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Stress on politics 'takes toll on economy'
By Tonny Chan (China Daily HK Edition)
Updated: 2004-06-07 07:59

Hong Kong people in general care more about the economy than democracy, local deputy to the National People's Congress (NPC) Maria Tam said yesterday.

Speaking at a seminar on political development in the SAR, Tam said the development of democracy appeared to have picked up at a faster pace than the economy in the past six years and, as a result, the economy suffered.

"Sadly, I have read news reports about people committing suicide for financial reasons. But I haven't seen one (report on a suicide) for democracy," Tam told the audience at the Peninsula Junior Chamber seminar.

"It's important for the SAR to preserve its capitalistic economy so that its development is not affected," she said.

When asked to comment on her NPC colleague Ng Hong Man's call for Beijing to let democratic legislators visit the mainland to ease the tensions between the two sides on political development, Tam said, "It's good to have communication but this must not be unilateral."

Citing media reports that there had been contacts between the central government and the "pro-democracy" camp in Hong Kong, she pointed out that questions were yet to be answered: "Is the Basic Law properly understood? Do they abide by the Basic Law?"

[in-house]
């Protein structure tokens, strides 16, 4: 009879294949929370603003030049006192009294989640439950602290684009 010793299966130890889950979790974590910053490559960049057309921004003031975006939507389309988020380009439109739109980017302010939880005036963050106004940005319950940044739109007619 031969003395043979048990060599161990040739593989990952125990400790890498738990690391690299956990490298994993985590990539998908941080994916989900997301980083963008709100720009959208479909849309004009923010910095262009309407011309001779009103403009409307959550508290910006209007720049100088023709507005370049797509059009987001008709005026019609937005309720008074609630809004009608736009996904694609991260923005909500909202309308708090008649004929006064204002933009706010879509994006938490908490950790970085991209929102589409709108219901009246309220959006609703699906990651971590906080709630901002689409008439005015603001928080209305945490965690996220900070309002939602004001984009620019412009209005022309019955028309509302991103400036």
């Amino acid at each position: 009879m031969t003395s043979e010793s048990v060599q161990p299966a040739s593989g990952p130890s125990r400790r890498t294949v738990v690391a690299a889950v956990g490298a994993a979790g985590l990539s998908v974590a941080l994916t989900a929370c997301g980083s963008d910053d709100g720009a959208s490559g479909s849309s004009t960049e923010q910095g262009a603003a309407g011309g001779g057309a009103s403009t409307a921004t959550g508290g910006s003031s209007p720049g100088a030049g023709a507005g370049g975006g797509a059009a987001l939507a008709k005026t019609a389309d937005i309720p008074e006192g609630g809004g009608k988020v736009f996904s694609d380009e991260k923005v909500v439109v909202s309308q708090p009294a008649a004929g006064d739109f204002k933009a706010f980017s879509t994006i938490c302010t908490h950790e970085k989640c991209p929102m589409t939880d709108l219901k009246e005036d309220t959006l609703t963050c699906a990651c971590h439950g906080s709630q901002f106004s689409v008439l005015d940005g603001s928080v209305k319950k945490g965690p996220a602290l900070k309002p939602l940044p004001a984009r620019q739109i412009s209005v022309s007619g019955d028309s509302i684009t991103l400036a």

While dialogue on politics should continue, the community should concentrate more on the economy for the time being for "the economy changes quickly and required us to pay more energy to it."

Speaking at another public function, Ng said permitting democratic legislators to visit the mainland could help ease antagonistic sentiments in society.

Yeung Sum, chairman of the Democratic Party, responded that the party was willing to have dialogue with the central government and, if invited, they would be glad to meet mainland officials.

Timothy Wong Ka-ying, director of the Telephone Survey Research Laboratory of the Hong Kong Institute of Asia-Pacific Studies, said he would be pleased to see the central government and the Democratic Party show goodwill to each other.

"This is a positive appeal," Wong said of Ng's remarks.

Admitting Beijing may have its own considerations, he said the Democratic Party should tone down its opposition role and co-operate on some policy areas.

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